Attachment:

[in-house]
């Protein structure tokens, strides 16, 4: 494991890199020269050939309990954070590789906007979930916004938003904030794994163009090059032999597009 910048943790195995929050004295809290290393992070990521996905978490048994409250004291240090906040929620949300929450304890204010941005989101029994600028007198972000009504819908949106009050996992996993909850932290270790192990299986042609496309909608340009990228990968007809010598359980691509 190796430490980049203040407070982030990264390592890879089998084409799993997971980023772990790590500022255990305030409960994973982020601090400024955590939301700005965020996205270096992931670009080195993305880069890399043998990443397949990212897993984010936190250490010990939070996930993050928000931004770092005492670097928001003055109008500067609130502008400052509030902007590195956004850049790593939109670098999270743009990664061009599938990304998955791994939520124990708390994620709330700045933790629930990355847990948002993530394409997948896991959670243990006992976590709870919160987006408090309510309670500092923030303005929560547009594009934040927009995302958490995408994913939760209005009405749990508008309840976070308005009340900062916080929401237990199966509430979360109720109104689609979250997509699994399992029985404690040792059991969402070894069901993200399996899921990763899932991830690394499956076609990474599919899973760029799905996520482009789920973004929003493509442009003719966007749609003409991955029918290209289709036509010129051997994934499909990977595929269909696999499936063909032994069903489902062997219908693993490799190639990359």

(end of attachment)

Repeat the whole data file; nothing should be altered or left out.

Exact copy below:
[in-house]
């Protein structure tokens, strides 16, 4: 494991890199020269050939309990954070590789906007979930916004938003904030794994163009090059032999597009 910048943790195995929050004295809290290393992070990521996905978490048994409250004291240090906040929620949300929450304890204010941005989101029994600028007198972000009504819908949106009050996992996993909850932290270790192990299986042609496309909608340009990228990968007809010598359980691509 190796430490980049203040407070982030990264390592890879089998084409799993997971980023772990790590500022255990305030409960994973982020601090400024955590939301700005965020996205270096992931670009080195993305880069890399043998990443397949990212897993984010936190250490010990939070996930993050928000931004770092005492670097928001003055109008500067609130502008400052509030902007590195956004850049790593939109670098999270743009990664061009599938990304998955791994939520124990708390994620709330700045933790629930990355847990948002993530394409997948896991959670243990006992976590709870919160987006408090309510309670500092923030303005929560547009594009934040927009995302958490995408994913939760209005009405749990508008309840976070308005009340900062916080929401237990199966509430979360109720109104689609979250997509699994399992029985404690040792059991969402070894069901993200399996899921990763899932991830690394499956076609990474599919899973760029799905996520482009789920973004929003493509442009003719966007749609003409991955029918290209289709036509010129051997994934499909990977595929269909696999499936063909032994069903489902062997219908693993490799190639990359």